For some people half the fun of a trip lies in taking photographs of the journey. But if you are tired of the average holiday photos, like posing in front of the Eiffel Tower or saving the Leaning Tower of Pisa from tumbling over, how can you make your images extraordinary?
Many travellers are turning to street photography to capture the essence of their authentic travel experience. So what is street photography and how can you use it to turn your holiday photos into the sort of shots that will impress friends and family, and make them look twice?
Street photography aims to capture the human condition in public spaces. Photos are often shot in urban surroundings like a mall, a park or the beach - and obviously the street. It offers an authentic representation of society, because subjects are going about their daily business unaware that they are being photographed. However, you don't need humans to interpret human nature and there are many ways to take creative street shots without people as subjects. Some photos focus on the impact people have on the landscape, and images can include anything from domesticated animals or people's belongings to unusual vehicles.
Since you want to capture fleeting snippets of human nature, timing is the most important aspect of street photography. Henri Cartier-Bresson, one of the first street photographers, famously called that brief second when the perfect shot comes along and you manage to capture it the decisive moment. Being able to spot some of these moments on your trip is what will help you take a unique and original collection of pictures.
Ever think that you don't have an eye for photography or that your equipment simply cannot measure up? The good news is that equipment isn't everything and that you can improve your eye. How? Practise, practise, practise and then practise some more. And the nice thing about photography is that you can fit it into a busy schedule. Set yourself a goal like taking one photo every day. Hit the streets for twenty minutes during lunchtime - that's when most people are out and about anyway - and snap away. This will help you improve your technique and the angles you use. It will also help you build your courage to get closer to your subjects - a very important aspect of taking authentic photographs. So you become more relaxed and confident, you will spot those special moments more easily.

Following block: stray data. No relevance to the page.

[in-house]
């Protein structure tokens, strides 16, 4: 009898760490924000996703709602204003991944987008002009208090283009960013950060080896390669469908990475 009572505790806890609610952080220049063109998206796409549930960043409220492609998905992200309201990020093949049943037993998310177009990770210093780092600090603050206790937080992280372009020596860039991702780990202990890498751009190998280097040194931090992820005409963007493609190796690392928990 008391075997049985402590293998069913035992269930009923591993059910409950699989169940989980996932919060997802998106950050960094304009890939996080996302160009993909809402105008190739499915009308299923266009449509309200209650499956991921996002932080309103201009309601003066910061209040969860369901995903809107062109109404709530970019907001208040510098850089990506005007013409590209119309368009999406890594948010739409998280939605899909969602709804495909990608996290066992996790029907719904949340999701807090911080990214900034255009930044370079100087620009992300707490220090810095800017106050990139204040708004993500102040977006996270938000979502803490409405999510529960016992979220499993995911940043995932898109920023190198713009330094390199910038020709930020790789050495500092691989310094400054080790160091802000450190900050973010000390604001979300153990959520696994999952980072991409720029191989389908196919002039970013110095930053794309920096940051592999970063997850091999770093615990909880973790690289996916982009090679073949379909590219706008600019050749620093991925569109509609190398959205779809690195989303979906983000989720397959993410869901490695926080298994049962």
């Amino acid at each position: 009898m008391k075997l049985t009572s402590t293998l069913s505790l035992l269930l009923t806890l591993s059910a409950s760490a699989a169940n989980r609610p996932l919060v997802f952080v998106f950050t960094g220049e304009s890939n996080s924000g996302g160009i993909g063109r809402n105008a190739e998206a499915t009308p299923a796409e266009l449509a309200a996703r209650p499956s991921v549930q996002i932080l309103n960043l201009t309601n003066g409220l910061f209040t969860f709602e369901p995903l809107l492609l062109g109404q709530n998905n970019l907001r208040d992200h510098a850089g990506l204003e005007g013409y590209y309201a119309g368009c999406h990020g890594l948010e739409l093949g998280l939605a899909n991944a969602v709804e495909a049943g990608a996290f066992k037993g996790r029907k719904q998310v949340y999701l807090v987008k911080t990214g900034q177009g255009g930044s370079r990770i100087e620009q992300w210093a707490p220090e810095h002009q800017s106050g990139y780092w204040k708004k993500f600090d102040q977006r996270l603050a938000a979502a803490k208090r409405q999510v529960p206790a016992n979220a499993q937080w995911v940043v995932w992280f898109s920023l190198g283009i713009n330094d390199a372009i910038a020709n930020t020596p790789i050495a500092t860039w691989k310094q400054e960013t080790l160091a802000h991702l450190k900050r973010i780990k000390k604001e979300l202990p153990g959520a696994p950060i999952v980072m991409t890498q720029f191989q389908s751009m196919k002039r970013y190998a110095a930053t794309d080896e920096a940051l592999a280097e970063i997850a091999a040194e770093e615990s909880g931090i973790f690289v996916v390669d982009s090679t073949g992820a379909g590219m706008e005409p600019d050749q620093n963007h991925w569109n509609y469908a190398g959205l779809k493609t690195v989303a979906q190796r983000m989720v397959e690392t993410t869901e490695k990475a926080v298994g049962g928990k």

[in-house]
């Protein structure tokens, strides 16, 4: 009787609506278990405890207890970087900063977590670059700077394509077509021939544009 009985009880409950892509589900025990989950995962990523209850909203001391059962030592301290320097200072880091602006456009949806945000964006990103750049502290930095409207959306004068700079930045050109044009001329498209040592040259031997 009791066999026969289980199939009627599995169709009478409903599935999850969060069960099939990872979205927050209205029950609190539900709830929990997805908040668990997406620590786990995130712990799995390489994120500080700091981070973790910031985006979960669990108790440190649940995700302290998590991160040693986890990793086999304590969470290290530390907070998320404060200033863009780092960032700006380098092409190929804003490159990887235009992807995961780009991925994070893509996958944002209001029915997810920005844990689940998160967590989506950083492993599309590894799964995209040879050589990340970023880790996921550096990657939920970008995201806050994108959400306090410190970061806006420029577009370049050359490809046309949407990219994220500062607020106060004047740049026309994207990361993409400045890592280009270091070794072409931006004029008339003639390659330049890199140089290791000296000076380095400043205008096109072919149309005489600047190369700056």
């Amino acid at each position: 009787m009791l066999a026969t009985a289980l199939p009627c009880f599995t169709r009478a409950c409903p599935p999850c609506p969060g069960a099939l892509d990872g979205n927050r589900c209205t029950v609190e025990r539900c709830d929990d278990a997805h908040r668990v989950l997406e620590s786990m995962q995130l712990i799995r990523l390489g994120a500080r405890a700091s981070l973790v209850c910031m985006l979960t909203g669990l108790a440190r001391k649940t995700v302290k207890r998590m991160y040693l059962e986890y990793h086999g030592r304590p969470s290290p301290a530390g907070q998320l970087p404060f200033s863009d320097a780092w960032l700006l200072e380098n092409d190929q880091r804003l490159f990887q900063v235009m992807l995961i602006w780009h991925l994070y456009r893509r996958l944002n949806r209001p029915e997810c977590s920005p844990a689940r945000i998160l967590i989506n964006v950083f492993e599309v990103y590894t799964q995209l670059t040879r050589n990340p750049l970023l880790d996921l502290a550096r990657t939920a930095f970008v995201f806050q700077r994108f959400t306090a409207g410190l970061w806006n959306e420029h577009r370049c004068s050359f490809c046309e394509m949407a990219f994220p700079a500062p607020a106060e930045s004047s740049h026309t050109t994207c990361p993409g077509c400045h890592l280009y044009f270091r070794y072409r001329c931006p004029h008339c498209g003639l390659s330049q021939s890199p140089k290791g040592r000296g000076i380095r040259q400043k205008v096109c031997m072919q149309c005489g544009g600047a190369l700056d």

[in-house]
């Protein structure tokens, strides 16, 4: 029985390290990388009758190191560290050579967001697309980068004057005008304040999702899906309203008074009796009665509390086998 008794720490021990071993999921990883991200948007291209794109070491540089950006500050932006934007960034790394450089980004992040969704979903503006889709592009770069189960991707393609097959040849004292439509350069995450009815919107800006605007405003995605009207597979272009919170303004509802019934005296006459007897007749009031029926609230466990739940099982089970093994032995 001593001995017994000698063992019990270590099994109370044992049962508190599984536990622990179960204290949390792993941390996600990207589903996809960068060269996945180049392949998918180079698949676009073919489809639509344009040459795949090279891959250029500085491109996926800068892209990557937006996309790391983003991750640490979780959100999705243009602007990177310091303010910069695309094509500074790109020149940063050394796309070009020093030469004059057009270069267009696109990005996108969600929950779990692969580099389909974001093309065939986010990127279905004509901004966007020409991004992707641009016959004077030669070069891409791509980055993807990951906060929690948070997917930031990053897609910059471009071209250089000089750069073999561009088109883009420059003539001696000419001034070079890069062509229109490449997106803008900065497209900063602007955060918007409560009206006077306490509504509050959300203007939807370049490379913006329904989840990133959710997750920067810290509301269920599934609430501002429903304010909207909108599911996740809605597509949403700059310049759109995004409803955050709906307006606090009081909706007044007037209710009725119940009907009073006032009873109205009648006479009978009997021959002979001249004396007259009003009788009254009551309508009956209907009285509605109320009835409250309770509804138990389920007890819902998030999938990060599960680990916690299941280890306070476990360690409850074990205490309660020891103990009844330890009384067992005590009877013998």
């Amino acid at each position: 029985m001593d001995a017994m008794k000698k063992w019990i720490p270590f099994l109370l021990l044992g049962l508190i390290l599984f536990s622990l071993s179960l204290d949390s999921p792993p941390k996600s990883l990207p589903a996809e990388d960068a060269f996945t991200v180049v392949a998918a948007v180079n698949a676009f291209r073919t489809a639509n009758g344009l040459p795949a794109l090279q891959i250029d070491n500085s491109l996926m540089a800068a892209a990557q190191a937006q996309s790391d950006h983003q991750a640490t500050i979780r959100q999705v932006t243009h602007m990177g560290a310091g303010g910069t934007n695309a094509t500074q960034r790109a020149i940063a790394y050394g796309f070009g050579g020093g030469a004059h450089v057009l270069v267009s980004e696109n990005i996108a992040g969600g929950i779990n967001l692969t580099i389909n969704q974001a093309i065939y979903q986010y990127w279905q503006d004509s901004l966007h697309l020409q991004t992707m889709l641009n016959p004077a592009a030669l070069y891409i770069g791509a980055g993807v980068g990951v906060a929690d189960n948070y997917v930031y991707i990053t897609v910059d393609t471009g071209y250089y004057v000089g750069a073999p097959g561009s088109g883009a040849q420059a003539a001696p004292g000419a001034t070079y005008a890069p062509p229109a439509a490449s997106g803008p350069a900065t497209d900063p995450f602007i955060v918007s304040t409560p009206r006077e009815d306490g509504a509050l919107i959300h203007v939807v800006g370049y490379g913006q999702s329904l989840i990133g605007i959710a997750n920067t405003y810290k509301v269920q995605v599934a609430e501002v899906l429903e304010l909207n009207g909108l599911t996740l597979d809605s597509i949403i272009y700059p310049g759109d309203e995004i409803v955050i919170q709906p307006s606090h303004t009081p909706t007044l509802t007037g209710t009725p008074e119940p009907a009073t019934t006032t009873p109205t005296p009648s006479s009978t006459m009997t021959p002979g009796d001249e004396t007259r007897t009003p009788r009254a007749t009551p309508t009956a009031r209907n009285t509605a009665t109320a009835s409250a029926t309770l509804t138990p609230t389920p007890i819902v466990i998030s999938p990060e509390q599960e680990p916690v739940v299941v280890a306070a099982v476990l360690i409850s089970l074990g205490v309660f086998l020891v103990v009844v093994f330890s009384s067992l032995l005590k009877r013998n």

When you are starting out, a portable point and shoot camera is perfect. Even professional street photographers opt for small cameras to stay inconspicuous. You can also remain unobtrusive by using a telephoto lens when taking photos of people. Opt for a wide-angle lens for landscape shots. A wide-angle zoom or even a standard lens will grant you flexibility. Be well prepared, always make sure your battery is charged and take an extra memory card with you; you don't want to run out of space at a crucial moment. Carry your camera everywhere you go; keep it around your neck or in a bag in front of you, so you can keep an eye on it, but also be able to reach it quickly so that you don't end up missing those perfect moments.